When speaking of ESG, investor groups often sound like they are taking a hard line on the sustainability disclosures they want to see from CFOs and their companies.
But ESG investors on a panel at the FEI’s Corporate Financial Reporting Insights Conference last week sounded more pragmatic and flexible than demanding.
Prior to any sweeping climate-risk disclosure rules from the Securities and Exchange Commission, investors are highly interested in the information disclosed in corporate sustainability reports (CSRs). Investment professionals are urging companies to use established frameworks from the Sustainable Accounting Standards Board (SASB) and the Task Force on Climate-Related Financial Disclosures.
But they also recognize it’s early days. They want to engage with companies about the ESG information and data they provide and understand how companies are framing and measuring an enterprise’s ESG risks. How investors get the information is not as important as consistent timing and an easy-to-digest presentation, FEI panelists said.
We typically engage with companies around their sustainability report separate and apart from what they've disclosed in their 10-Ks and 10-Qs. — Tanya Levy-Odom, BlackRock
“With respect to the 10-K filings, I understand that a number of companies are focused on climate-related disclosures in that context,” said Tanya Levy-Odom, director of investment stewardship at BlackRock. “We haven't been prescriptive about where companies disclose their sustainability information; we typically engage with companies around their sustainability report separate and apart from what they've disclosed in their 10-Ks and 10-Qs.”
Levy-Odom’s team evaluates the corporate governance of companies in which BlackRock invests, including environmental and social factors material to business operations.
The CSR gives a company a lot more latitude to tell its story. In fact, Levy-Odom said, she hopes ESG disclosure requirements in securities filings don’t limit or inhibit companies from disclosing even more information “as opposed to less information going forward,” she said.
Presently, the Securities and Exchange Commission requires the disclosure of “material” climate information in the management and discussion analysis of SEC filings. Materiality in that context follows the traditional accounting definition — “events or facts that would affect the judgment of an informed investor” are deemed material.
“More and more of what [the issuer] may not consider material to the numbers, the income statement and cash flow statements, investors want to know about." — David Tsoupros, AllianceBernstein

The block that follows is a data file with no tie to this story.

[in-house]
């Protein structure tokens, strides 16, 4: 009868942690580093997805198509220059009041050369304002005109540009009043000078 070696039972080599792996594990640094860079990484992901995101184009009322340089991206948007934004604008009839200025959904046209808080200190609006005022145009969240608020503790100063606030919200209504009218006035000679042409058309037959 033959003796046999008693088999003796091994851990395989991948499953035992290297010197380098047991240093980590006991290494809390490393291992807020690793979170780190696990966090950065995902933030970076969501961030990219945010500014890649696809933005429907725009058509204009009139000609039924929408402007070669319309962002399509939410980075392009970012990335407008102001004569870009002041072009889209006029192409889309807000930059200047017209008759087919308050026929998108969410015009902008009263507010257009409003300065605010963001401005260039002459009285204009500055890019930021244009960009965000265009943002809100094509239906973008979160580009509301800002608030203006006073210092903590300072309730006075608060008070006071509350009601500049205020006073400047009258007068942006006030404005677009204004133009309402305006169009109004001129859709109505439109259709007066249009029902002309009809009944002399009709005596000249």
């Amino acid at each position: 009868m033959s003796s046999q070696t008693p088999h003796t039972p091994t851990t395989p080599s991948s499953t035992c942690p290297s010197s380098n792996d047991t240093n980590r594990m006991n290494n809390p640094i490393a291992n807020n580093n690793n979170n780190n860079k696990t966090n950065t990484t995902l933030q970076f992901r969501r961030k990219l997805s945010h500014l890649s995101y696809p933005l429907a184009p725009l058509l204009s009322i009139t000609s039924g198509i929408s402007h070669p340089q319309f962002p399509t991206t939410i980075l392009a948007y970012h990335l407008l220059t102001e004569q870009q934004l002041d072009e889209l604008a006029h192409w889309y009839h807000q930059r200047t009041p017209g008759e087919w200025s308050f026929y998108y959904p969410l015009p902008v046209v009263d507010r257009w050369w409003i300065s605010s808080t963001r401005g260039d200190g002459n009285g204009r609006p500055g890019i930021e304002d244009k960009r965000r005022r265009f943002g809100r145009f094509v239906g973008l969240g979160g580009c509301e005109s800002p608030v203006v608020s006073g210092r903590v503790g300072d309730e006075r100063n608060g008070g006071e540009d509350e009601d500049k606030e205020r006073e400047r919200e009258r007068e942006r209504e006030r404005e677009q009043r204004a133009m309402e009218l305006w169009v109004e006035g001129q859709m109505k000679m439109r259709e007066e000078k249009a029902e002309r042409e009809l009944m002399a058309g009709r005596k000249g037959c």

But right now in the ESG investing space materiality equals what’s important to investors. “I think regulators are behind the eight ball as far as materiality, and the market is already determining that [certain ESG] factors are material to the way investors invest,” said David Tsoupros, a senior research analyst at AllianceBernstein’s U.S. Concentrated Growth Fund.
“More and more of what [the issuer] may not consider material to the numbers, the income statement and cash flow statements, investors want to know about,” said Tsoupros. Ideally, companies will disclose quantifiable, specific data comparable over time and across companies, he said.
Timing and Estimates
At this early stage of ESG reporting, though, the investors on the panel realize they may have to actively engage with a company to get the full sustainability picture. For example, Tsoupros said, because biodiversity is important to his clients, Tsoupros asked a company if it made products using palm oil. (Palm oil production according to some groups is a threat to some endangered species.)
“They gave me a lot of pushback on having to disclose that, but ultimately they did,” Tsoupros said. The disclosure was “palm oil is a percent of a percent of our manufactured products. … They’re telling me it’s not material, and that satisfies me.”
While timing can mean everything to some investors, the question of a sustainability report’s timing is not a big obstacle at present. ESG investors recognize that for publicly held companies the CSR is likely to come out after earnings, SEC filings, and proxy statements.
A company’s data on climate change “is not necessarily tradable over the course of a month, a quarter, or even a year,” Tsoupros explained, so it’s the consistency of timing that’s important. “If you tend to publish your CSR in June, I’d like to see that every year in June,” he said.
If complete information is not available or a metric is difficult to pin down, investors are accustomed to making decisions based on estimates, the panelists said. For example, a number of companies have started to publish climate transition scenario analyses, Levy-Odom said, which contain various estimates. To supplement the estimates, Levy-Odom has found it helpful to have a conversation with management about the thought process behind each scenario.
ESG investors may be relatively patient now, but they will have greater expectations, of course, as U.S. and global compliance standards develop and accounting tools for environmental reporting mature. After ESG disclosures, the next step is setting targets, said Tsoupros. “If it’s material for [their] business, we press our companies to set targets, the same way they budget and tell us what their financial outlook is,” he said.